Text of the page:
Ekaterina: Sir, but there is another risk which I can see in this situation. I’m now referring to Arabs who are living in Israel. What could be their reaction? When I was talking to ordinary Israelis, not the politicians, some of them were telling me that they had Palestinian friends. The two peoples have been living together for ages...

It is very true! And in some places there are very good and stable relationships between the Palestinians and the Jews. One of such places in Jaffa where I usually reside. That’s a place where Jews and Palestinians live together cheek by jowl, very happily, and all that. Yes, such things exist but mostly in such places the tension is felt very strongly. And mostly ordinary people try to see less of their friends from the other community or they do go to the demonstrations against the war. Just like in one of one of such places in Nazareth which also has mixed communities, it is another such a place. And in such places as Jerusalem, where Palestinians and Jews live close to each other, the communities are very much estranged. So, there is not much human contact with exclusion of the usual trading one – buying\selling. In Galilee probably one can speak about the best possible relations between the Palestinians and the Jews. And again, in Galilee there are some demonstrations against the war. But you know, it is not them who decide.

Ian: So, what is the position of this sort of minority Arab-Muslim population within Israel?

They express their dissatisfaction with the war. They are obviously against the war. But again, they got used to it a little bit. And this time the level of massacre, I should say, is not as high as it was four years ago. Four years ago the war started with killing of over 350 civilians at once, and obviously it was a huge shock which brought out a lot of voices against the war. But this time it goes kind of a bit slower and the response is probably rather muted.

Ekaterina: And that might demonstrate how politics actually distorts the natural mindset of people.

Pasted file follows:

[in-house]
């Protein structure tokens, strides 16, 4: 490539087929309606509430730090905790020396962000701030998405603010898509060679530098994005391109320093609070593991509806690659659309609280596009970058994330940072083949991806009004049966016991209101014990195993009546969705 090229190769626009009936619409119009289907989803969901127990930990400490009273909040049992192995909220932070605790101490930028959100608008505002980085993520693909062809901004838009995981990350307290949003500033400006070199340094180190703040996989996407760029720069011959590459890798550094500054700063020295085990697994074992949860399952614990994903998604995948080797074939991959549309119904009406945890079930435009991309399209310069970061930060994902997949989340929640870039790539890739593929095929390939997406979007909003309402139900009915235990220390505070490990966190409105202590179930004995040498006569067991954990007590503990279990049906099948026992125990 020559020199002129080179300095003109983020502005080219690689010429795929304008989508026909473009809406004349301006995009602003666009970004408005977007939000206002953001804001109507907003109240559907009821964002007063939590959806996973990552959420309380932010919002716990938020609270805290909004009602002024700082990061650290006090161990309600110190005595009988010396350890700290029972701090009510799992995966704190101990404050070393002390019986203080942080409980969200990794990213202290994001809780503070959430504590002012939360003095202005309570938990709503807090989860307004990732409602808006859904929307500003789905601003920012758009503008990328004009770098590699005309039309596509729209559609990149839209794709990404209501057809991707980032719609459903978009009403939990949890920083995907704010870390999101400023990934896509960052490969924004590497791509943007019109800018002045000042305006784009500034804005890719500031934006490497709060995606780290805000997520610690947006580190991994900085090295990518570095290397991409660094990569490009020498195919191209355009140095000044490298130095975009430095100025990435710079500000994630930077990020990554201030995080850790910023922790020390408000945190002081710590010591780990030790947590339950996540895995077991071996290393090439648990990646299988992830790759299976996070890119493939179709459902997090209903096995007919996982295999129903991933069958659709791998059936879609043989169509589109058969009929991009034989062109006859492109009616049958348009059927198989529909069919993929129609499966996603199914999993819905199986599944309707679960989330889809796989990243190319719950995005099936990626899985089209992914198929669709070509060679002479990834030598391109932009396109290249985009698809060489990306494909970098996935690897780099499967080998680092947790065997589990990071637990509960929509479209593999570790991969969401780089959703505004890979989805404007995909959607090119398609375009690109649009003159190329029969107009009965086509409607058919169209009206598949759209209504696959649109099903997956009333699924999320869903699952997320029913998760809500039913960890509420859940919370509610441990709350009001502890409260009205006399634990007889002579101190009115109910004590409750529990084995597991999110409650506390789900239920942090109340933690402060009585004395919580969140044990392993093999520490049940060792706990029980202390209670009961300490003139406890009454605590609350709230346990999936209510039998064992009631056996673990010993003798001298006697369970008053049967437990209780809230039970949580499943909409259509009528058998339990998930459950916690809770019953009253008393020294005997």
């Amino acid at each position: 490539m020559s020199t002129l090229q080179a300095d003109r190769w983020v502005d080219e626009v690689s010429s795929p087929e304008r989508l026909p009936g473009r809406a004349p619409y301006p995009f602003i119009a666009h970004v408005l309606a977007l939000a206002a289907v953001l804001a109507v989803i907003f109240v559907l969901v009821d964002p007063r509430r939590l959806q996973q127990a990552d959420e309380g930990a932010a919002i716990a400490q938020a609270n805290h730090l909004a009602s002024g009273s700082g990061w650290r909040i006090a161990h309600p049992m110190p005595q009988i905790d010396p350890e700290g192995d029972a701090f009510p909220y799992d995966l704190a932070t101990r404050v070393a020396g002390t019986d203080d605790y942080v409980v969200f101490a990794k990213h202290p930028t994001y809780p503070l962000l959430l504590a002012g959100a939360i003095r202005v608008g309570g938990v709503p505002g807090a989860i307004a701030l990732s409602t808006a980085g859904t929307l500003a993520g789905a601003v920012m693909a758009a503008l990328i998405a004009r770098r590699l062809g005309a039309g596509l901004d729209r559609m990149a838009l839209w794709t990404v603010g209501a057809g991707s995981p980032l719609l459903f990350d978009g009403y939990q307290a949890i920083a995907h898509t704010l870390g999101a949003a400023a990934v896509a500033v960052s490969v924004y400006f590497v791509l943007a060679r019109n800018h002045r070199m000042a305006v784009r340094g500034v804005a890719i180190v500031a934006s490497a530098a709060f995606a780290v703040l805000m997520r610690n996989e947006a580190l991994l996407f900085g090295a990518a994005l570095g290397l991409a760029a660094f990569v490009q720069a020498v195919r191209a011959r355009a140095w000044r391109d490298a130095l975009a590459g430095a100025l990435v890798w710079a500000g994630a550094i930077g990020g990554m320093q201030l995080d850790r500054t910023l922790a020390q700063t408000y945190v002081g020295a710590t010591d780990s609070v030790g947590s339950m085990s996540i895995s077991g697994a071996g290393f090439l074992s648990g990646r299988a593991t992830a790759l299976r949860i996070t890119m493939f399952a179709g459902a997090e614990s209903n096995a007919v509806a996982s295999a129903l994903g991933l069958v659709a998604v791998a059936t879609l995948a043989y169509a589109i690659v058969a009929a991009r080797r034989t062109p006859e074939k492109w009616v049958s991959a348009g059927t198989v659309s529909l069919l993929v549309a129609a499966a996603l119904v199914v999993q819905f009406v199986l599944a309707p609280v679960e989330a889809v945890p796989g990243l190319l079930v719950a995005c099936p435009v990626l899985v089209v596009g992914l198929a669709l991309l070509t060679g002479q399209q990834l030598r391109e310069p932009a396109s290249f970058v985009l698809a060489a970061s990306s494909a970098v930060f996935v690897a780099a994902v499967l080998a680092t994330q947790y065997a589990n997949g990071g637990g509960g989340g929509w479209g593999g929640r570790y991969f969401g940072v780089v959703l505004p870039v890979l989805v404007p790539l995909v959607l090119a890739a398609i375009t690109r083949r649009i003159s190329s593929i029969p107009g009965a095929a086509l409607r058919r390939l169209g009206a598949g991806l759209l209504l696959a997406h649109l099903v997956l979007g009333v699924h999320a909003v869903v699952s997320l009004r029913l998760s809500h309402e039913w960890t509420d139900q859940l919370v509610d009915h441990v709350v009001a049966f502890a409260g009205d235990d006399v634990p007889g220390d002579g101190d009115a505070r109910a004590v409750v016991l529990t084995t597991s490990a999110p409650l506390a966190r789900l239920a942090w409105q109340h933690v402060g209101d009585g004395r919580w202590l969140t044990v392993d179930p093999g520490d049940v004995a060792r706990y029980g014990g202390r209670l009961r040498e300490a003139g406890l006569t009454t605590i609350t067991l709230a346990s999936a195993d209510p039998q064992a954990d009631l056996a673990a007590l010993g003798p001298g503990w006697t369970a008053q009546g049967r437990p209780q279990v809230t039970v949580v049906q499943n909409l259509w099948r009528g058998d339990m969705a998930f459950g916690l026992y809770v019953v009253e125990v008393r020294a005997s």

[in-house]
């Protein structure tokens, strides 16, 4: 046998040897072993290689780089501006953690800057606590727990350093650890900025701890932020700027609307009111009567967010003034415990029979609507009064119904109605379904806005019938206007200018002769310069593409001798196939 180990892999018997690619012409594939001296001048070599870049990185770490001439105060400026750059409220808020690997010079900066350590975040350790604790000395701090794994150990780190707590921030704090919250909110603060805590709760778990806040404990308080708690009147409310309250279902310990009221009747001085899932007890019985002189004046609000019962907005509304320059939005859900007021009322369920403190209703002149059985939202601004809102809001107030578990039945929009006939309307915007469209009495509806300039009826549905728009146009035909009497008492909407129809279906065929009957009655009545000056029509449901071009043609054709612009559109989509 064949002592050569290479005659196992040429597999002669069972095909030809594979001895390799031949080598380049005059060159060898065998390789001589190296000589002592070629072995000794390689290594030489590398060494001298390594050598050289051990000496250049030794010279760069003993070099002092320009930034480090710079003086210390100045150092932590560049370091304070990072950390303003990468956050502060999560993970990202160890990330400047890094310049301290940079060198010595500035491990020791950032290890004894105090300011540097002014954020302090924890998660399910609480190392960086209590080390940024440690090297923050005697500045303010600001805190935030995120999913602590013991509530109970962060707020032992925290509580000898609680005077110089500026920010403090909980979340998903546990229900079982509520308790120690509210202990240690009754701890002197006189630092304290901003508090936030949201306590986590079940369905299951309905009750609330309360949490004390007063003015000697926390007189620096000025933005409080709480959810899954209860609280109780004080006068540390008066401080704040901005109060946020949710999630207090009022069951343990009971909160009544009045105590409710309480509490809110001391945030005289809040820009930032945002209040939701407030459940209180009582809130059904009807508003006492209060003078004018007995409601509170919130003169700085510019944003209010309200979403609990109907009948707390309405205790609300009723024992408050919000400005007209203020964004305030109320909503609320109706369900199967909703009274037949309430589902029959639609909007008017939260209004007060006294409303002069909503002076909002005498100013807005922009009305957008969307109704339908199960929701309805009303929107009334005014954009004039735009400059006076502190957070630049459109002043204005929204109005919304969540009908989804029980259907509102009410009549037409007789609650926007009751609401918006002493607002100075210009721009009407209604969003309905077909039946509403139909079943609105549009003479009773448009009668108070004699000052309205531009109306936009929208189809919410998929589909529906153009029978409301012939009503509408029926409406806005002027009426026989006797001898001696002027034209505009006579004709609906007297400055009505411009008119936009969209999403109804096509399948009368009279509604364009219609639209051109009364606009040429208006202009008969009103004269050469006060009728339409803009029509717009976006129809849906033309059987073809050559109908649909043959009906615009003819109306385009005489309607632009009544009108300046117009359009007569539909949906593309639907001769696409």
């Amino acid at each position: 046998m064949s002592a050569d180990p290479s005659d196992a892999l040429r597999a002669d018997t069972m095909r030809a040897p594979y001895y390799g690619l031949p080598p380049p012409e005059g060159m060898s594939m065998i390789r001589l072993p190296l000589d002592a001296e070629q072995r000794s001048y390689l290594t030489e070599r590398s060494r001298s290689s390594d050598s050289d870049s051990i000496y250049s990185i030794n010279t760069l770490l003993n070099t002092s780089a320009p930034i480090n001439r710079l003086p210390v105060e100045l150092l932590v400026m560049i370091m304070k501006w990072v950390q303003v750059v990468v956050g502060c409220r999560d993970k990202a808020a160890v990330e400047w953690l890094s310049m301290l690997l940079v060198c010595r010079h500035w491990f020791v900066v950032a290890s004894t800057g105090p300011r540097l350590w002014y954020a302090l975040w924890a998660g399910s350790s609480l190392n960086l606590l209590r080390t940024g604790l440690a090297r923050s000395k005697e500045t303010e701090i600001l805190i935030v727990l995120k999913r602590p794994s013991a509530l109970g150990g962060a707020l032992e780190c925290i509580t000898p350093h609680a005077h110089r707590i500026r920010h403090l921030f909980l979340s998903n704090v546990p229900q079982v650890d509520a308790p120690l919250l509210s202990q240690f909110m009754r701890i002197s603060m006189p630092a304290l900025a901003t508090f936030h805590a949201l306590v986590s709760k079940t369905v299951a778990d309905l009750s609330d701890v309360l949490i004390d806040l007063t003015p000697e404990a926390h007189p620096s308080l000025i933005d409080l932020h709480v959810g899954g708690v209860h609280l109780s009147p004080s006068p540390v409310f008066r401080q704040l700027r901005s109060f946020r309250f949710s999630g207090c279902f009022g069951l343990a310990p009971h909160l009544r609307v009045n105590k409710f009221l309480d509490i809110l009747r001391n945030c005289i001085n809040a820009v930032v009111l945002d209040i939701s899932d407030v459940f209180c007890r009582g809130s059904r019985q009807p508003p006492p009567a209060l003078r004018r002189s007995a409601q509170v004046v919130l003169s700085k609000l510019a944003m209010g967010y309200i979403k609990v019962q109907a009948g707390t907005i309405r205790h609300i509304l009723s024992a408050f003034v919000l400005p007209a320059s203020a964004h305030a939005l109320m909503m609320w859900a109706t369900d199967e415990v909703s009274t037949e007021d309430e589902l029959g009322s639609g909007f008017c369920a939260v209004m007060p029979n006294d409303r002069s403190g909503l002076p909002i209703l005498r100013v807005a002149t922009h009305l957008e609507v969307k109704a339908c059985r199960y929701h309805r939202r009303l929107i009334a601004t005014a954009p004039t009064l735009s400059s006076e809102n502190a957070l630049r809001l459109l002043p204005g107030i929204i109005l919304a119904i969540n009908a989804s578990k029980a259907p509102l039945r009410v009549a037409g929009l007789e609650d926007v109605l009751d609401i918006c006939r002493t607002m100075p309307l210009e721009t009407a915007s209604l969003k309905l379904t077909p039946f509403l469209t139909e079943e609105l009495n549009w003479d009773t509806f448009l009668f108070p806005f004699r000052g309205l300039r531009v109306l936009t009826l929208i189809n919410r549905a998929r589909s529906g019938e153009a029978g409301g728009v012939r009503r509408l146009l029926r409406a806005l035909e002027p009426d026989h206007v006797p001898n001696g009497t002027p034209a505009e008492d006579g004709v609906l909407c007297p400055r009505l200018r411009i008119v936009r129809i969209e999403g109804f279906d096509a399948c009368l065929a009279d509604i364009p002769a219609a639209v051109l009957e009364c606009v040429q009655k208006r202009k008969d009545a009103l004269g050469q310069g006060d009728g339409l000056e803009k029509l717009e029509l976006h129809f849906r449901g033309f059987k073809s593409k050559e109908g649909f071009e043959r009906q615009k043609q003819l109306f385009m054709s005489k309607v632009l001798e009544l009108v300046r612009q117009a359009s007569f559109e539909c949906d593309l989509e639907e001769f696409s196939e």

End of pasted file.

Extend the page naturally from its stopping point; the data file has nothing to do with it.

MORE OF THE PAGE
Well, it is probably sad to say but in Israel people are obviously subjected to the endless nationalism brainwash. And despite whatever happens you see the brainwash obviously leaves some mark on their consciousness. They are being told all the time that everybody wants to destroy them in order to create paranoia. And they do think so to some extent. It is very sad but that’s where we are.

Ian: This, what you’ve described, is something very much like a siege mentality, if people are always feeling that they are under a threat, that there is something external that is trying to destroy them. And I can see, sort of geographically, Israelis bordered on all land sides by Arab countries. How does Israel view itself in relation to its neighbours?

Well, that’s probably the correct way of putting it “siege mentality” or what we call Masada Complex – the idea of being besieged and being threatened – is something that is very much inbuilt in the Jewish education in Israel. And that is something that people are being told all the time, and they used to understand it. But it is especially paradoxical that actually it is Israel that besieges Gaza and not other way around. In no way Israel is besieged. It has open borders, people can fly easily and they do fly to all kinds of places all over the world, while the people of Gaza can’t even go to the seashore for instance to fish and swim. So, that is probably one of those most amazing things how people who besiege others still succeed to consider themselves besieged.

Ekaterina: Ian, do you remember you’ve been telling me about a recent poll. I think it was run something like a month ago.

Ian: Yes, this was a poll in the Haaretz Newspaper. It was talking about what people would feel about granting different civil rights to Palestinians or Arabs within the Israeli territories.

Ekaterina: So, I suppose the figures were quite amazing. Like you are saying, Mr. Shamir, there are several amazing things and it looks like 90% of ultra-Orthodox Jews are inclined to deny voting rights to the Arabs who live in Israel.

Yes, that’s one of those very sad things. That’s what I said – this propaganda that is being provided on top by the Government to everybody – obviously it is successful to great extent. Instead of explaining to people that it is not the way to treat others, that it is not the way that the Jews want to be treated elsewhere, they are being told something else. And if you tell people for a long time something – they usually swallow it, unless there is a very strong reason to the contrary. And the strong reason to the contrary could be a military defeat. When Israel is being beaten, then Israelis change their minds. But it doesn’t last for a very long time.

Ekaterina: I’ve seen another poll which says that Israel has topped the list of the most militarized nations. And this is something which has been published just a couple of days ago.